In concluding this note, we beg our readers, while they admire the wonders of wisdom and power which, originating in Divine goodness, are present and manifest in the molecules, to consider for one moment this other aspect of the matter. Let us imagine in
Let us imagine in any bounded space myriads of moving bodies in such proximity as to be clashing against each other myriads of times per minute, how certain such motion would be to come to an end, to change, that is, to some other mode of motion, and to vanish so far as the mechanical movement is concerned. Yet such motions exist among the molecules of all matter in all its forms, and relatively to the human intellect they are everlasting. This fact means not only that God was the Creator of the universe, but that He is ceaselessly creating it. Preservation is continued creation, subsistence is perpetual existence. It is because the Father and God of the worlds worketh hitherto, that all things continue, and that atoms and men have the power and are under the obligation of working
UN MODERN SCEPTICISM AND ITS ANTIDOTE.
It cannot be denied that the present state of the community with regard to religion is truly anomalous. Among the laity there prevails what they are pleased to call freedom of thought, by which it appears is meant liberty to cast aside all the old beliefs cherished by our forefathers as superstitions unworthy of a more advanced age and a more enlightened generation. Nothing that cannot be proved—nothing that does not follow with the force and certainty of scientific induction from known and recognised facts—is now thought worthy the attention of the intelligent and educated man. And these known and recognised facts, moreover, must be material facts—facts, that is, which relate to the behaviour of matter under the influence of cosmical forces; and even these forces must be recognised forces—forces in whose existence we are permitted by the dictum of the man of science to believe. Thus is mankind in the present generation trammelled by a science which has contracted itself into the merest materialism, which is ever narrowing its own basis by the rejection, one after another, as incapable of proof, of all the truths in which we have been instructed for generations; until at last we are taught by our scientific leaders that we are ourselves but mere shadows—that the very existence of material things around is doubtful and uncertain —that nothing is certain except that we do not see things as they are that the existence of a God is incapable of proof—that the notion of a Divine government for human welfare must be dismissed—that we have no assurance of a life after death—and that the whole domain of the supernatural is removed from the region of belief to that of simple hope.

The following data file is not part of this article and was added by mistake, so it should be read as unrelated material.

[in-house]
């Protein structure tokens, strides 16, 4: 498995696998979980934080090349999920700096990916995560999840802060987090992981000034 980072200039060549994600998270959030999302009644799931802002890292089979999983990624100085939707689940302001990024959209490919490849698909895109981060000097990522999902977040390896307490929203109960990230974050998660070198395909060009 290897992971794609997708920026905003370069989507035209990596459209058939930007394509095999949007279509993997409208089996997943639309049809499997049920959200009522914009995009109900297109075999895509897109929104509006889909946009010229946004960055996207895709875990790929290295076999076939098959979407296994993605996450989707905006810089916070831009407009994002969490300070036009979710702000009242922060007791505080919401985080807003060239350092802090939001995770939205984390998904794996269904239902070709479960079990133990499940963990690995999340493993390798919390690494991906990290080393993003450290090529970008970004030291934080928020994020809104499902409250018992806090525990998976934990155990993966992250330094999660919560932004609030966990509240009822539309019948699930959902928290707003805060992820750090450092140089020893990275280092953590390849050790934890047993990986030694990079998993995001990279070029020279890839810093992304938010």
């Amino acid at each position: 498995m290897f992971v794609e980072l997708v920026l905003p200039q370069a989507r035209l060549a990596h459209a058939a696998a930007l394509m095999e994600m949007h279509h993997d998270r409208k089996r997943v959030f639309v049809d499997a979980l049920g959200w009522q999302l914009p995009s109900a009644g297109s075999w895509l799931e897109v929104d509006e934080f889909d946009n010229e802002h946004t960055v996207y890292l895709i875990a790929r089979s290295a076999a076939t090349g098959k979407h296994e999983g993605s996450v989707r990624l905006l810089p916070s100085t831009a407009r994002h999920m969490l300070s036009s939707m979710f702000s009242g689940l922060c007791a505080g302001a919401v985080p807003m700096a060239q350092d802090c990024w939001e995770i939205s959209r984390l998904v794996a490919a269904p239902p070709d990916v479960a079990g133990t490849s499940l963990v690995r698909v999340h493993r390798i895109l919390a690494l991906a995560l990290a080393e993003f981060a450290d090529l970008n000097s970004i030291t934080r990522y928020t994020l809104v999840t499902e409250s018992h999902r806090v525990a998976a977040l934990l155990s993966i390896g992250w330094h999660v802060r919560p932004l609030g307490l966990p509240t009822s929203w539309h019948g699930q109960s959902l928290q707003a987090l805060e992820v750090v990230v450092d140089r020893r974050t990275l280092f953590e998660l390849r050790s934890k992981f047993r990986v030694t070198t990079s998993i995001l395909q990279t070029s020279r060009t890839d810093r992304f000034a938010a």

These are the dry bones which are offered us by a school of thinkers in exchange for the glorious prospects and animating beliefs which such men would take from us, assuring us, however, that, “ the reason once secured in its rights, the imagination may be permitted to follow its own end, and do its best to make life pleasant and lovely.”
And while such is the state of opinion among a large section of the laity, we regret to observe that certain of those who have taken upon themselves the office of ministers of religion do not let that fact prevent them from holding views in some respects common or akin to those just referred to. I do not accuse any member of the clerical body with denial of God or of a future state; for although some have promulgated such equivocal statements as to lay themselves open to the gravest doubt, it is not credible that the avowed servants of God should deny Him and their mission. But have we not too many instances of close argument whose object is not the establishment of spiritual doctrines, but the reverse ? Have we not cases where the foundations of Christian belief have been sapped, not supported, by those who from their profession might have been supposed to have been anxious to uphold the doctrines which the spiritually-minded man holds dear ? Have we not heard of ministers of religion, not classed as Unitarians, who throw doubt upon the Divine character of our Saviour ? who in greater or less part deny the authority of the Bible ? who withhold their assent from the possibility of miracles ? Are we not aware of rulers of the Church who have gone out of their way to demonstrate, as they vainly think, that certain portions of the Biblical record are unworthy of credit as read literally, and at the same time are unwilling to admit the validity of any other method of interpretation ? Do we not know of others, applauded for their intellect, liberality, and breadth of view, who hold but slightly to doctrines happily yet dear to many, and which, if truths, cannot thus be slighted with impunity? Alas! it is too true; and although we would condemn no man, nor judge any beyond his distinctly expressed opinions, we would only commend to all such to bethink themselves whether, having taken upon them the ministry of the sanctuary, they can doubt the importance of the example they set to their flocks, or believe that their Master will hold them guiltless for such divided service.
We have recently had before us the spectacle of a distinguished leader in the scientific world on the one hand claiming exactness for the inductive sciences alone, denying mere authority, and refusing the character of certainty to anything which cannot be brought to the test of the processes and methods held to be necessary in scientific research-we have seen,
such a professor trenching upon ground to which he is an utter stranger, and using his position in a great scientific corporation for the purpose of giving expression to views, not only not shared in by a large proportion of his audience, but such as must depend for their acceptance upon his authoritative utterance alone. And although such materialistic views have been disclaimed by their author as involving the denial of a Divine Being, they have nevertheless been so regarded by numerous hearers and readers, both at home and abroad. Such a contradiction, not at once recognised as such by the world at large, is calculated by its audacity